Ambedkar’s understanding of Brahminical power was much more nuanced. For Ambedkar, mere presence in the parliament did not mean democratisation in any sense as long as social relationships continue to be governed by the caste system. In her lengthy introductory essay to Ambedkar’s Annihilation of Caste, published by Navayana in 2014, Arundhati Roy illustrates the continued significance of such power.
In a 1990 piece called “Brahmin Power”, the writer Khushwant Singh said: Brahmins form no more than 3.5 per cent of the population of our country … today they hold as much as 70 per cent of government jobs. I presume the figure refers only to gazetted posts. In the senior echelons of the civil service from the rank of deputy secretaries upward, out of 500 there are 310 Brahmins, i.e. 63 per cent; of the 26 state chief secretaries, 19 are Brahmins; of the 27 Governors and Lt Governors, 13 are Brahmins; of the 16 Supreme Court Judges, 9 are Brahmins; of the 330 judges of High Courts, 166 are Brahmins; of 140 ambassadors, 58 are Brahmins; of the total 3,300 IAS officers, 2,376 are Brahmins. They do equally well in electoral posts; of the 508 Lok Sabha members, 190 were Brahmins; of 244 in the Rajya Sabha, 89 are Brahmins. These statistics clearly prove that this 3.5 per cent of Brahmin community of India holds between 36 per cent to 63 per cent of all the plum jobs available in the country. How this has come about I do not know. But I can scarcely believe that it is entirely due to the Brahmin’s higher IQ.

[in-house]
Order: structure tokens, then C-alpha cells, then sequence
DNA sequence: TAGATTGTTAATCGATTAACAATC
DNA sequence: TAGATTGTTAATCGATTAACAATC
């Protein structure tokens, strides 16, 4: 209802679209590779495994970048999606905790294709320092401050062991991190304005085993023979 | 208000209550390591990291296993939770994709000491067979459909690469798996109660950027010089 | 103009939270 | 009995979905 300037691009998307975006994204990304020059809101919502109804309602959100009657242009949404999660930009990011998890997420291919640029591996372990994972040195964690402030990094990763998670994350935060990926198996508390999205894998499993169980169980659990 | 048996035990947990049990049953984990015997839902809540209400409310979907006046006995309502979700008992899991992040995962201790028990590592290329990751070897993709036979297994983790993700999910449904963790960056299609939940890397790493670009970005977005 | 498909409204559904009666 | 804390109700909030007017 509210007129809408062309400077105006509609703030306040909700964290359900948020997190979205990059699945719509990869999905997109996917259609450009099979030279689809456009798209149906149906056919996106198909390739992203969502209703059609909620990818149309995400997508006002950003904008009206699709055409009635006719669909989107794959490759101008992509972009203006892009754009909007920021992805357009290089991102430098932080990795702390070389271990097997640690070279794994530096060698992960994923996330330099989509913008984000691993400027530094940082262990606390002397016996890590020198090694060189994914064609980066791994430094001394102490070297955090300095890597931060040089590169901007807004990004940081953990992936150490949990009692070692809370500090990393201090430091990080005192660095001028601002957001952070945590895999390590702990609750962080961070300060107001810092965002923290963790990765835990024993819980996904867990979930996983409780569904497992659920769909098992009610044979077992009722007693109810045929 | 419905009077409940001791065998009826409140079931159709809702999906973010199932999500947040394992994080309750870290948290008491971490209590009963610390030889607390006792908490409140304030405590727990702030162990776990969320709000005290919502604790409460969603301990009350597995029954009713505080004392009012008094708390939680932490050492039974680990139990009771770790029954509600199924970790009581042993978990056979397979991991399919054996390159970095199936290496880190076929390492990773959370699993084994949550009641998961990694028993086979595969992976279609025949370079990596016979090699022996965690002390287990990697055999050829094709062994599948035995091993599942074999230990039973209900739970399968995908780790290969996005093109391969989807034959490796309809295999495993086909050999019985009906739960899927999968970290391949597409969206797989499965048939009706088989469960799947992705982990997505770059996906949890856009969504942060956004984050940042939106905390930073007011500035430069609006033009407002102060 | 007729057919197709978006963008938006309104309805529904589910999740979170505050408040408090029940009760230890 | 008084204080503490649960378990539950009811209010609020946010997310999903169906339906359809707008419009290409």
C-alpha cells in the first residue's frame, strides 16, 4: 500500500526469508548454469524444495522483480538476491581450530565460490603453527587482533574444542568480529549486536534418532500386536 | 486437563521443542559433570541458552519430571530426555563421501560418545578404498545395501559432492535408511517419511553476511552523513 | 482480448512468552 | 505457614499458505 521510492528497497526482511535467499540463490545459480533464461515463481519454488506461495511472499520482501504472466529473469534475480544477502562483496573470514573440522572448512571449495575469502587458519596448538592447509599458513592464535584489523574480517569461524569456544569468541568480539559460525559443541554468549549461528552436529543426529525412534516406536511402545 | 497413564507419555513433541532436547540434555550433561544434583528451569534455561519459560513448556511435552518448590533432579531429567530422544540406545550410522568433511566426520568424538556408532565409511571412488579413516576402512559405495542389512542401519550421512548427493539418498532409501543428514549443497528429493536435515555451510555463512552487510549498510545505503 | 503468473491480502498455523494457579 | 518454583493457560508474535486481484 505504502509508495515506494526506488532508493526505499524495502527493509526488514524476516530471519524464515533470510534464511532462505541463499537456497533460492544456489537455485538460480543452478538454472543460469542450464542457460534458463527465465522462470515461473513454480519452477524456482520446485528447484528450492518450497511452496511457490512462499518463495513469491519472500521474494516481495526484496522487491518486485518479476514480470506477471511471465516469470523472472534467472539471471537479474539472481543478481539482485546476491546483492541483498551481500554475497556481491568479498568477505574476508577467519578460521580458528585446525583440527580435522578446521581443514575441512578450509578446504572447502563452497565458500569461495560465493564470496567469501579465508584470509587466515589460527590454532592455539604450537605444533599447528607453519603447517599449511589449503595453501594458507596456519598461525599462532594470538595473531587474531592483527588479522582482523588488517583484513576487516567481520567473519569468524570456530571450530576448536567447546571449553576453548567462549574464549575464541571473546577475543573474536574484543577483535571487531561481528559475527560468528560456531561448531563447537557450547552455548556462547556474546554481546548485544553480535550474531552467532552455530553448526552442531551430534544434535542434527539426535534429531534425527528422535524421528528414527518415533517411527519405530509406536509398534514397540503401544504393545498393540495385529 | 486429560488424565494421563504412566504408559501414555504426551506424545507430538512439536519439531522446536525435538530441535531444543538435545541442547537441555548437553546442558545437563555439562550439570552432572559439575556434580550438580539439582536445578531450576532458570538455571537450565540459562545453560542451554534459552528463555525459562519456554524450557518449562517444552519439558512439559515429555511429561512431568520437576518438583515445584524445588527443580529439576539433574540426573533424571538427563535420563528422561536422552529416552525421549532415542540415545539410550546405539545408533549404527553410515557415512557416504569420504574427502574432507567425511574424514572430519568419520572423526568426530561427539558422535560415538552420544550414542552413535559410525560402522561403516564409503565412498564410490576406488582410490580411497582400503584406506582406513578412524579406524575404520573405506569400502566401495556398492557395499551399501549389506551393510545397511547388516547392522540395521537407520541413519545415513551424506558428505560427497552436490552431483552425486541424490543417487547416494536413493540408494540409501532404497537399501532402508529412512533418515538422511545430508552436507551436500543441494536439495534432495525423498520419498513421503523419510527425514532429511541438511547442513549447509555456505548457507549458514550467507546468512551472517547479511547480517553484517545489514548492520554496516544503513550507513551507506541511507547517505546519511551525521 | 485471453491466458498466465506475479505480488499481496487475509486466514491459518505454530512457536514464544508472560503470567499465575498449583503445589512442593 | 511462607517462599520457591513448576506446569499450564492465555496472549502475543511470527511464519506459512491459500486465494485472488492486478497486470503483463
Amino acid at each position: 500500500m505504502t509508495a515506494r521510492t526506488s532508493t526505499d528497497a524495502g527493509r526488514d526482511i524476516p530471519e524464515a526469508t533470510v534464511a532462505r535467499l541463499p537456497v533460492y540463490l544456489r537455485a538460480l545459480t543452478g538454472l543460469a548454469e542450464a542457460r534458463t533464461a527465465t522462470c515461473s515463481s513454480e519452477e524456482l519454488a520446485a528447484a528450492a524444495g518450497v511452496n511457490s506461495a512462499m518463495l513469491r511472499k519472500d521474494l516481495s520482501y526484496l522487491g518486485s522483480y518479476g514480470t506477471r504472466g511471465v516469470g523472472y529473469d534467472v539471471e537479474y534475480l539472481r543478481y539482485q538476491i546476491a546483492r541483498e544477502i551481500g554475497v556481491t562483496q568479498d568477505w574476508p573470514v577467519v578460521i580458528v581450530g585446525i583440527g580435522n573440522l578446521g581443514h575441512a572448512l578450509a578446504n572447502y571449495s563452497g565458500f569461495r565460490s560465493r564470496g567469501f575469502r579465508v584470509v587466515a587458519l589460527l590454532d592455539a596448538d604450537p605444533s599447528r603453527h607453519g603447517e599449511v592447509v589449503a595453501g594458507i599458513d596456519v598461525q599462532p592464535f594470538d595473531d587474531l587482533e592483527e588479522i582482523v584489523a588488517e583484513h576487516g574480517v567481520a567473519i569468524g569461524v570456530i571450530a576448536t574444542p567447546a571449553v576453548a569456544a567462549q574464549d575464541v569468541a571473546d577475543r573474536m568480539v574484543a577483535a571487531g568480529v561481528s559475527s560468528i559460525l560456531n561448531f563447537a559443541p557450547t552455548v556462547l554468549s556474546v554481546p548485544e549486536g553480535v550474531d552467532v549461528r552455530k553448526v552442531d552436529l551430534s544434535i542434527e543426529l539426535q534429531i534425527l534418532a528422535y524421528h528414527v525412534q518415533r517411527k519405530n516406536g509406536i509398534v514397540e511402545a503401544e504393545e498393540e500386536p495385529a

She goes on to cite more recent evidence on the dominance of Brahmins in the judiciary and in the media. With regard to other public sector employment, recent information on employment by caste reveals the continued dominance of upper castes in higher posts. Both Ambedkar and Periyar consistently drew attention to the cultural power wielded by Brahmins that made any use of violence redundant.
There are 17 volumes of Periyar’s writings and speeches devoted solely to the issue of caste and untouchability, running to close to 5,500 pages –Periyar Kalanjiam published by Dravida Kazhagam. In almost all these pages, Periyar had something or the other to say on untouchability and the caste system. I wonder how one can contextualise and problematise any thinker without taking on board such material. Instead, Krishnan makes a weak attempt to prove that Periyar’s concern about untouchability was ‘dubious’. He stakes this claim on the basis of his ‘reading’ of the so-called Erode Programme, which at one place he attributes to Periyar completely but at another place partly to ‘communists’ P. Jeevanandam and Singaravelu. Krishnan deliberately confuses the so called Erode Programme with that of the Plan of Action for the Justice Party suggested by Periyar as a condition for his electoral support to that party. It is true that the party was willing to accept only the ‘watered down’ version of his original plan, but was it Periyar’s fault? Even here, Krishnan cannot help resorting to one more distortion: “As regards concessions – which Periyar did not want – the document said, ‘all posts in Government must be made available to people of all groups on the basis of their proportion in the population and keeping in mind the requirements of the Government,’” implying Periyar was opposed to reservation for Brahmins. While Periyar was never opposed to giving reservations to Brahmins proportionate to their number, Krishnan is silent on the fact that the Brahmin-led Nationalist Congress was not even willing to consider these concessions.